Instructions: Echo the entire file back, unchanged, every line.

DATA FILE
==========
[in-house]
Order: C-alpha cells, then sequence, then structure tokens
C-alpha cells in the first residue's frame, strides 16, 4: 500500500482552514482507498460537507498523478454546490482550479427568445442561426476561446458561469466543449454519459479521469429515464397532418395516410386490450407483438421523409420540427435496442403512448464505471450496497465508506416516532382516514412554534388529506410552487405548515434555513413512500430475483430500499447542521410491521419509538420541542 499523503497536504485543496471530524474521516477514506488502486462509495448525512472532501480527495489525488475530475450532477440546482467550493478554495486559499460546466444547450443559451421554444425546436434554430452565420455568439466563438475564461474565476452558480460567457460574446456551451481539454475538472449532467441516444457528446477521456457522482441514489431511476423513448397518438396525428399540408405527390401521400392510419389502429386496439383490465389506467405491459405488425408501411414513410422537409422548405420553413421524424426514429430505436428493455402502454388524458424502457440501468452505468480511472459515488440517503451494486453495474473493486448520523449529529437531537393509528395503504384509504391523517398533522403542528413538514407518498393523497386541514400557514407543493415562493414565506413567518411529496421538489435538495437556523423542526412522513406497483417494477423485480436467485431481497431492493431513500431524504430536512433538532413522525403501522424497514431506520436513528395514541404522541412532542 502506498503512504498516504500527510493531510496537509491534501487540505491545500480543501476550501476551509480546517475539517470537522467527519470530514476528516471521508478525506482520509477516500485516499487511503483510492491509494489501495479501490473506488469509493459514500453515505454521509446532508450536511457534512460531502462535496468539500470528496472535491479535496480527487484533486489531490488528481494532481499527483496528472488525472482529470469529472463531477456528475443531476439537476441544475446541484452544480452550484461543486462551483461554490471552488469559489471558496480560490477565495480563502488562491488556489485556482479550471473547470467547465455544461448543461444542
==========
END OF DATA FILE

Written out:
[in-house]
Order: C-alpha cells, then sequence, then structure tokens
C-alpha cells in the first residue's frame, strides 16, 4: 500500500482552514482507498460537507498523478454546490482550479427568445442561426476561446458561469466543449454519459479521469429515464397532418395516410386490450407483438421523409420540427435496442403512448464505471450496497465508506416516532382516514412554534388529506410552487405548515434555513413512500430475483430500499447542521410491521419509538420541542 499523503497536504485543496471530524474521516477514506488502486462509495448525512472532501480527495489525488475530475450532477440546482467550493478554495486559499460546466444547450443559451421554444425546436434554430452565420455568439466563438475564461474565476452558480460567457460574446456551451481539454475538472449532467441516444457528446477521456457522482441514489431511476423513448397518438396525428399540408405527390401521400392510419389502429386496439383490465389506467405491459405488425408501411414513410422537409422548405420553413421524424426514429430505436428493455402502454388524458424502457440501468452505468480511472459515488440517503451494486453495474473493486448520523449529529437531537393509528395503504384509504391523517398533522403542528413538514407518498393523497386541514400557514407543493415562493414565506413567518411529496421538489435538495437556523423542526412522513406497483417494477423485480436467485431481497431492493431513500431524504430536512433538532413522525403501522424497514431506520436513528395514541404522541412532542 502506498503512504498516504500527510493531510496537509491534501487540505491545500480543501476550501476551509480546517475539517470537522467527519470530514476528516471521508478525506482520509477516500485516499487511503483510492491509494489501495479501490473506488469509493459514500453515505454521509446532508450536511457534512460531502462535496468539500470528496472535491479535496480527487484533486489531490488528481494532481499527483496528472488525472482529470469529472463531477456528475443531476439537476441544475446541484452544480452550484461543486462551483461554490471552488469559489471558496480560490477565495480563502488562491488556489485556482479550471473547470467547465455544461448543461444542